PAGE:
We all remember the United Breaks Guitars fiasco right? It’s still used as an example of gold star customer dis-service and was something that easily could have been avoided. Good customer service and a caring company could have taken care of it without it ever being more than a blip on the web. Instead they let it just keep going and going because they simply didn’t care about their customer. Well I’m unhappy to report that it’s still going on.
Currently, after you board a United flight you are treated to a video from the CEO who tells you that United is doing everything they can to update their fleet and make your flight more pleasant. However there was a glaring lack of talking points about improving their customer service. If the process of actually getting onto the flight is horrible you’re still losing customers (like me) not because you don’t have newer jets with wifi, but because you can’t do something basic like answer the phone.
I’ve been traveling a lot for business lately and so far the only airline I can say I will absolutely use again is Virgin Airlines. They rock, their desk agents can actually help you, and their automated systems are useful. If this were a comic book they would be Superman United would be Lex Luthor.
Last week I had the pleasure of visiting Cleveland, OH with several of my co-workers for a new client and we all took United. Originally the trip was supposed to happen a week earlier, but dates changed and we had to get our tickets exchanged for new dates a week later. Usually that is not a problem. You pay $50 – $150 depending on the airline change fee, pay any additional airfare, and you’re good to go.
During my exchange I was told that my 1-way ticket (previous date overlapped other out of state meetings) was non-refundable, non-transferable, non-exchangeable, and more expensive than my co-workers who were on the same flight. In total it cost me $600 more than my co-workers and several hours of my time to get to Cleveland. I even reached out on Twitter to the seemingly active United Twitter feed with absolutely no reply. (Tweet 1, Tweet 2, Tweet 3, Tweet 4)
A week later when I went to the terminal to check in I was greeted with the image at the top of this post. Following the directions, I picked up the phone next to it and was automatically directed to customer service and promptly hung up on. I didn’t even get more than “Hello” out before I was disconnected… awesome.
I then spent the next 15 minutes trying to flag down one of the desk people to help me out and and other 30 of her “not able to find my ticket”. She had to get a supervisor to find me. I had almost the exact same experience when I was trying to fly back home.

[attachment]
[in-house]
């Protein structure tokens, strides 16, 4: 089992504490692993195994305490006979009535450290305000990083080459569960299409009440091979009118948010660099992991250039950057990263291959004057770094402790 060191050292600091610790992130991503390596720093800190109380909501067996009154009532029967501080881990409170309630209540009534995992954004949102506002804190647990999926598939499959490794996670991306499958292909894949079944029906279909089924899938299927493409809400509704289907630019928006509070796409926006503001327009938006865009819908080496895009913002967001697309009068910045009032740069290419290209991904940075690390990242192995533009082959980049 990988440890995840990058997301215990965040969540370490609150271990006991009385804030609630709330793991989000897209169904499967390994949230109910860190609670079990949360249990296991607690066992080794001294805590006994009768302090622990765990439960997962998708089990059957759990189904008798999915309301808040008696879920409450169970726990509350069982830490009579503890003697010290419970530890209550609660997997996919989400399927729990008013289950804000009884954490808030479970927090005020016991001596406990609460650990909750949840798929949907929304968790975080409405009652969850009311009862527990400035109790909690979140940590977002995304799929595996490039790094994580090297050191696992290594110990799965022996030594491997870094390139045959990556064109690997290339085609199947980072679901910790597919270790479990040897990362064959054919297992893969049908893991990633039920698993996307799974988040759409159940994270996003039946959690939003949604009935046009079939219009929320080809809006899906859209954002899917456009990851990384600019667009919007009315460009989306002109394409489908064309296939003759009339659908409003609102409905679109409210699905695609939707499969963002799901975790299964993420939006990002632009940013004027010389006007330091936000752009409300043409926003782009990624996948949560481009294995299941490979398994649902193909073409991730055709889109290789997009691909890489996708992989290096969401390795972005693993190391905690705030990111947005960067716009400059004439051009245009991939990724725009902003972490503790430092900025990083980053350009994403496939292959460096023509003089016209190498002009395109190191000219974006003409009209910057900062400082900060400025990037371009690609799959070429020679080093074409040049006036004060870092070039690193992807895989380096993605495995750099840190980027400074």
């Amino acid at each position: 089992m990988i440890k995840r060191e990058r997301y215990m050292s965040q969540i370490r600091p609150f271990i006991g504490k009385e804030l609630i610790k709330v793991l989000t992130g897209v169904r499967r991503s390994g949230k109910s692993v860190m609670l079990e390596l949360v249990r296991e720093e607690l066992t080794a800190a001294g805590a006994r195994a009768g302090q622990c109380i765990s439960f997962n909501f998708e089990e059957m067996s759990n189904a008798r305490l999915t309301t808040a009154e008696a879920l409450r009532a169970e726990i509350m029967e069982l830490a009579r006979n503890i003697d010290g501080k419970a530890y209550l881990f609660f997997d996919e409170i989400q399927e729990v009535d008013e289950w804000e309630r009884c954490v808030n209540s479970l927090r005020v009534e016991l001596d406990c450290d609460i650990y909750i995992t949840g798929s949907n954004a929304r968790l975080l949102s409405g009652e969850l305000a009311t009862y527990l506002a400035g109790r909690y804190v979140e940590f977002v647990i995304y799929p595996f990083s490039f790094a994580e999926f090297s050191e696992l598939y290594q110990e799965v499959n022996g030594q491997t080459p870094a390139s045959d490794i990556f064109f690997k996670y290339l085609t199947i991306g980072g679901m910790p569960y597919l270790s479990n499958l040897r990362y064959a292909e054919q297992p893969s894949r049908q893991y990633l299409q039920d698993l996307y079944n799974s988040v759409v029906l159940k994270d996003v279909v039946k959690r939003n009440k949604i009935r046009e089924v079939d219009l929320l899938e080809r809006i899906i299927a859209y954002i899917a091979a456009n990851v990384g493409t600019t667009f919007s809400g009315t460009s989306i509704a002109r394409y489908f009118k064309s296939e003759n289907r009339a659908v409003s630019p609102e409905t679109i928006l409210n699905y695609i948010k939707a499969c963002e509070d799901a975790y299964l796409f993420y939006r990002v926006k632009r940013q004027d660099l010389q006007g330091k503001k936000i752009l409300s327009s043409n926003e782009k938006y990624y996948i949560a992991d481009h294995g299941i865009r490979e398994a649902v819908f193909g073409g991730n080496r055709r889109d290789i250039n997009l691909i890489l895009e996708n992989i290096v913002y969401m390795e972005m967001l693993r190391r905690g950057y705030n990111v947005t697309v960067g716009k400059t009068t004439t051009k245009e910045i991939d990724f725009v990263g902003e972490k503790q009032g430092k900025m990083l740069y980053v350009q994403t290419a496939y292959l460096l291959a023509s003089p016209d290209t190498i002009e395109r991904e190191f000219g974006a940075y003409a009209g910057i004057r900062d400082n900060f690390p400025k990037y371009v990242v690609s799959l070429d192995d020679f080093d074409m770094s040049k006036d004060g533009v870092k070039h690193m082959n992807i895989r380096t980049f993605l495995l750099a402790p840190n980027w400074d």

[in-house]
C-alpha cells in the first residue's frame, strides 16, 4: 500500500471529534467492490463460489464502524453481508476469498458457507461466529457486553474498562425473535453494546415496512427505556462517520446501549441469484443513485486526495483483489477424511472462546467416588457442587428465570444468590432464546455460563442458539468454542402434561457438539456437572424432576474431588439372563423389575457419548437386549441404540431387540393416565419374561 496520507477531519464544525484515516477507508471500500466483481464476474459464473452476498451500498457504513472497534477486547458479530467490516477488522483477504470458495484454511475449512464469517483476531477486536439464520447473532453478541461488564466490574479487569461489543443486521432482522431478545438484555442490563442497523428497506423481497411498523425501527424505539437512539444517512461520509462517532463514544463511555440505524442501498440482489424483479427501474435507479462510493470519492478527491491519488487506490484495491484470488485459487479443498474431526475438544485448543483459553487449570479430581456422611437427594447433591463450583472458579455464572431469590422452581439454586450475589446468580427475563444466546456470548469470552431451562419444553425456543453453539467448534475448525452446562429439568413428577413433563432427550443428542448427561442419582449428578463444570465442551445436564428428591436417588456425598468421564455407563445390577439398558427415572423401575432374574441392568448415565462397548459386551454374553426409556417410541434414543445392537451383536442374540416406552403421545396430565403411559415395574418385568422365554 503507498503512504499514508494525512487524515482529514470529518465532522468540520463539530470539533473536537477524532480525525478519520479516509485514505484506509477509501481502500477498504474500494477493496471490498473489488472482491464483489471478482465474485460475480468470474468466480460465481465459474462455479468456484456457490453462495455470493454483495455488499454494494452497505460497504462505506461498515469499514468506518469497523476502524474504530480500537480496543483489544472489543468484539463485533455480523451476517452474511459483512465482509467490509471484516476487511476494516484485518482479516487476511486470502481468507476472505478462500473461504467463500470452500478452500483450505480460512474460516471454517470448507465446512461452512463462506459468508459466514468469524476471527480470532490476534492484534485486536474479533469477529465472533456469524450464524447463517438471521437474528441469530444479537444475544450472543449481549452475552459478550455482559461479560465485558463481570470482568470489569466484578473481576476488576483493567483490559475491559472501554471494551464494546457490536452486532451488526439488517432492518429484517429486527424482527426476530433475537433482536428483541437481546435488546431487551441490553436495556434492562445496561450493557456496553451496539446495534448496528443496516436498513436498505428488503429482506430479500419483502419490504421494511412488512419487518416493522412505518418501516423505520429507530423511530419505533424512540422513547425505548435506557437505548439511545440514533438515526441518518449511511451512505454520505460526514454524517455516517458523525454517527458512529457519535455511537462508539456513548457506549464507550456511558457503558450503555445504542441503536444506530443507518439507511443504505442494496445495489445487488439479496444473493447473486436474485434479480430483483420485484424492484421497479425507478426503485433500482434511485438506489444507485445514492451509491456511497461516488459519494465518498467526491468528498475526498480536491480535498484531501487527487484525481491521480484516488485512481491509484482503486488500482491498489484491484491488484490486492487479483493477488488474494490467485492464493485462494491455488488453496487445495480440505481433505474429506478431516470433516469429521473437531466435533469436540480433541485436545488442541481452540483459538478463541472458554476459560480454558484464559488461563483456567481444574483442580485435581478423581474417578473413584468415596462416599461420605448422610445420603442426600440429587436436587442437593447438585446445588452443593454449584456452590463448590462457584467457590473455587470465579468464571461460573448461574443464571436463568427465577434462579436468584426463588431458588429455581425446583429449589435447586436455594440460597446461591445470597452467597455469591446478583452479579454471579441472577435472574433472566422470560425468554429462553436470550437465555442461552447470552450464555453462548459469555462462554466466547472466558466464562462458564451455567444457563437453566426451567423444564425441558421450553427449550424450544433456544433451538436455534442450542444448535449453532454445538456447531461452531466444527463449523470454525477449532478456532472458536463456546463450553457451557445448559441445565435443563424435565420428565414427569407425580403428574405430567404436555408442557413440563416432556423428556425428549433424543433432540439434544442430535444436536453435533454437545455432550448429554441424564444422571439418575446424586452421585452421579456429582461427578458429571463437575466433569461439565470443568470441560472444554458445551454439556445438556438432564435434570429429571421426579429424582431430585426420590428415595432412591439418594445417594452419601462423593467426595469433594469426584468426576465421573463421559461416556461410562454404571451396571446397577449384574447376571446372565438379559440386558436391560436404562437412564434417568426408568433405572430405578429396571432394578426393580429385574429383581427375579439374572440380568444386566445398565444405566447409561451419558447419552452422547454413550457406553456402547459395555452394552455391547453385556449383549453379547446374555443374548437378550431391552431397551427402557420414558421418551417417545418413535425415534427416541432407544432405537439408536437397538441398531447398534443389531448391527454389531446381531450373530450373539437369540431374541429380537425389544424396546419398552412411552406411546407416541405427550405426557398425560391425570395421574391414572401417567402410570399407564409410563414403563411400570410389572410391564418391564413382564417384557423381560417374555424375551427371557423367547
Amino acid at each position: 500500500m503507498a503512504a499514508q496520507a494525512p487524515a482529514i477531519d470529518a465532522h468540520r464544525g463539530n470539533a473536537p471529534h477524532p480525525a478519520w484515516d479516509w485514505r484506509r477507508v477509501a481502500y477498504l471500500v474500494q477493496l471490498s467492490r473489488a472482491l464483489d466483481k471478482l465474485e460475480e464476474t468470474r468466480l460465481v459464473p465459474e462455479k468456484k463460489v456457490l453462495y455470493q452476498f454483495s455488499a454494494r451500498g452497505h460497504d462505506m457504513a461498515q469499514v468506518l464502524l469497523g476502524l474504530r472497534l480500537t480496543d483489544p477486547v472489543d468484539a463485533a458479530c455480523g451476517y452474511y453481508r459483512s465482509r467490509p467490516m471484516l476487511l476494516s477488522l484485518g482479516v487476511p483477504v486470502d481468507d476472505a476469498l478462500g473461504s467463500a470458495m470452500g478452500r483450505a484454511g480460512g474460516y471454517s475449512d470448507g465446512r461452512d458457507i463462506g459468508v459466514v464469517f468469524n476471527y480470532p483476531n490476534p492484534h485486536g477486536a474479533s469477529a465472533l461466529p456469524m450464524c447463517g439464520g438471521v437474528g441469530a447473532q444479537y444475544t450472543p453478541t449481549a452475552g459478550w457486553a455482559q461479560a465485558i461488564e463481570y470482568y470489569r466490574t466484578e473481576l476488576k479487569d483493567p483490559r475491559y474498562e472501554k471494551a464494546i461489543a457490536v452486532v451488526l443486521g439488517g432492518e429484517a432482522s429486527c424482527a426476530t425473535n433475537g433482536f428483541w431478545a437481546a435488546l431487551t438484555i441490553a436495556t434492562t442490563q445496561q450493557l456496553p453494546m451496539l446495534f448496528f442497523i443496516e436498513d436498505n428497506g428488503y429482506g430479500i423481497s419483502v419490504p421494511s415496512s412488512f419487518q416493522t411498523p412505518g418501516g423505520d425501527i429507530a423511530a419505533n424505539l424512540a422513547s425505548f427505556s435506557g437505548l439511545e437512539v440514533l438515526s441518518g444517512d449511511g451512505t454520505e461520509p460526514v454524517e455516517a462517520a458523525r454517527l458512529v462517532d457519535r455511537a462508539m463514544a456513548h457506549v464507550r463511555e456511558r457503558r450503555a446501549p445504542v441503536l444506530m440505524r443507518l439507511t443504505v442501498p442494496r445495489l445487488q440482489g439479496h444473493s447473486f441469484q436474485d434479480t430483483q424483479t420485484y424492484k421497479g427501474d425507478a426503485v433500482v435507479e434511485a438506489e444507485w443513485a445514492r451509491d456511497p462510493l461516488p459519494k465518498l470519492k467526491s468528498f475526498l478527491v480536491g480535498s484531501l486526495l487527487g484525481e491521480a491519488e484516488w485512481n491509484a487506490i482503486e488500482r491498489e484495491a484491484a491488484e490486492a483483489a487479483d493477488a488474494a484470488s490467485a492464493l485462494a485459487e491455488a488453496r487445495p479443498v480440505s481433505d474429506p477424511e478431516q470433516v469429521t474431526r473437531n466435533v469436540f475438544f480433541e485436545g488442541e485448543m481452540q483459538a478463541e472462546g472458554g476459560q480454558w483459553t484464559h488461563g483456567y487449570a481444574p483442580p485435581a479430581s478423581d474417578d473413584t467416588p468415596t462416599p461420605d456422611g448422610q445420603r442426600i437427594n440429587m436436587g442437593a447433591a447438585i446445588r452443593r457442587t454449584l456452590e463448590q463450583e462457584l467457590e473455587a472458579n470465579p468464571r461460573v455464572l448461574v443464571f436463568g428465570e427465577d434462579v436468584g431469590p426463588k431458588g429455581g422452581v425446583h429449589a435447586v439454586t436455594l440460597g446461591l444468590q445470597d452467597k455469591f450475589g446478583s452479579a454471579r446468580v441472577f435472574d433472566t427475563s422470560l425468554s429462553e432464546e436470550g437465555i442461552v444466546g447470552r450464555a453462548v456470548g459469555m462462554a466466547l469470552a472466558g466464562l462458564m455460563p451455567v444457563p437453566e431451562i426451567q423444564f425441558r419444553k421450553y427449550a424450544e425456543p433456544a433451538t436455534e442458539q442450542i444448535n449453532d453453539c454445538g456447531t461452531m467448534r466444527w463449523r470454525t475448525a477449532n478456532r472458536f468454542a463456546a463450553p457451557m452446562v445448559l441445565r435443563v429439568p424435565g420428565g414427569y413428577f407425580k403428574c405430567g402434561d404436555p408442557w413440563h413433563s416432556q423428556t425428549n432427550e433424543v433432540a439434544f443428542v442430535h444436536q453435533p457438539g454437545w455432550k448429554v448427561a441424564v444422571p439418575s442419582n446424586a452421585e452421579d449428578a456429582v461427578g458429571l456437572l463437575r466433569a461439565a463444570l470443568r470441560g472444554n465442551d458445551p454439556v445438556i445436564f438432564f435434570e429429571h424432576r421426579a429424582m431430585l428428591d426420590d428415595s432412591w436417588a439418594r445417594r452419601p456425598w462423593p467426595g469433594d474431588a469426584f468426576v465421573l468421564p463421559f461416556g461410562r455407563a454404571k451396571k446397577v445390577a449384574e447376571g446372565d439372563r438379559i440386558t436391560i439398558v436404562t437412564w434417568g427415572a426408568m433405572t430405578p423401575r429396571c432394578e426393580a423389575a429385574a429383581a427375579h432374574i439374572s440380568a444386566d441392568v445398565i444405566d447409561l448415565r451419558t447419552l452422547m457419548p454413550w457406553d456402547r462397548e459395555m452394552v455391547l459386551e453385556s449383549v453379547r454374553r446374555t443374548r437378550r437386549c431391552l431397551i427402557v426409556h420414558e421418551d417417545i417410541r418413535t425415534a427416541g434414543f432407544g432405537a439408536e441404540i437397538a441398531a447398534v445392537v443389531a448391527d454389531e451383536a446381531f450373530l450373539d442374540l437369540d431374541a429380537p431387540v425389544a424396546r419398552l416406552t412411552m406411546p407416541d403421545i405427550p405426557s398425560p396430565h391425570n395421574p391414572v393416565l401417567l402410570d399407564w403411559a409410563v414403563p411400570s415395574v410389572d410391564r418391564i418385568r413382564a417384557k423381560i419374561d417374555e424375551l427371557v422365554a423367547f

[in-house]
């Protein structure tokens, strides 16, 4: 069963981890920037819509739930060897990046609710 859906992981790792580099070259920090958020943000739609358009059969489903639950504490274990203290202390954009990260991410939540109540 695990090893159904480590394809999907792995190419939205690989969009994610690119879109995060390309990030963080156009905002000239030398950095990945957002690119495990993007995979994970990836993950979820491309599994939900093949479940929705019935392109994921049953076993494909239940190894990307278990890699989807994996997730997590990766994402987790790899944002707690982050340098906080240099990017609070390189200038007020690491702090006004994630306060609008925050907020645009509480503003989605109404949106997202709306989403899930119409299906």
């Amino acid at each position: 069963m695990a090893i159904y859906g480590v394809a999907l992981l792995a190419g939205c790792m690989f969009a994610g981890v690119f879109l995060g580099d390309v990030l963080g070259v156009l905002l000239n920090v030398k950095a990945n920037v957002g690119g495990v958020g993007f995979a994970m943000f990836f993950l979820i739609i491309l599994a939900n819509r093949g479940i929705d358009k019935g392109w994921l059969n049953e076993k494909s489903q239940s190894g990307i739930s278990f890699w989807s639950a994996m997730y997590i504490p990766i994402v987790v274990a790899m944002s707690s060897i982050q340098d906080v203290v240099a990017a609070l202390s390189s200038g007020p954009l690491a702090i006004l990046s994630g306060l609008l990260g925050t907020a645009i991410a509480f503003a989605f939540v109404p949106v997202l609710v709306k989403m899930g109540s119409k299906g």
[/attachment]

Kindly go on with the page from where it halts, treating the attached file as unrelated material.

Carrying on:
United, your airbus’s are a little dated, but they are working just fine. Sacrifice the price of buying just one brand new, multi-million dollar planes and direct that money to your customer service. It will pay off in the long run.
Get better systems and better people in place… seriously. Your agents (I’ve spoken to several of them at this point) are terrible. They are rude and have no power to do anything but the most basic of actions. Each time someone is placed on hold while they talk to their “support staff” it gets more and more frustrating. Empower your agents and teach them how to talk to customers with at least some semblance of empathy.
If you’re not going to be using it help customers who need help then what’s the point? All you’re doing is making people angry when you say “Welcome to official twitter page for United. We look forward to connecting with you.” and you do NOTHING to help us out when we ask for it. Stop beating your chest when someone says something nice and help the people who need it. I know those compliments are probably few and far between, but you will get a lot more if you take care of your customers.
Now, let’s go conservative and say I’m only going to average 1 trip per month in a year (it’s been more than that letely). $500 per month x 12 flights = $6,000 dollars. That’s what United has let walk out the door just recently and doesn’t include upgrades, food & beverage purchases, and it also doesn’t factor in how many of my co-workers I’ll be directing away from United each time I fly because I will be a pain in the ass about it and refuse to fly them. That measly $6k also pales in comparison to the lifetime value if I had been pleased with them and decided to use them as much as possible.
It’s obvious that United has learned nothing from the last couple years and if they continue to ignore their customers and treat them like crap they’ll have a hard time filling one of those new planes the CEO likes to tell everyone about.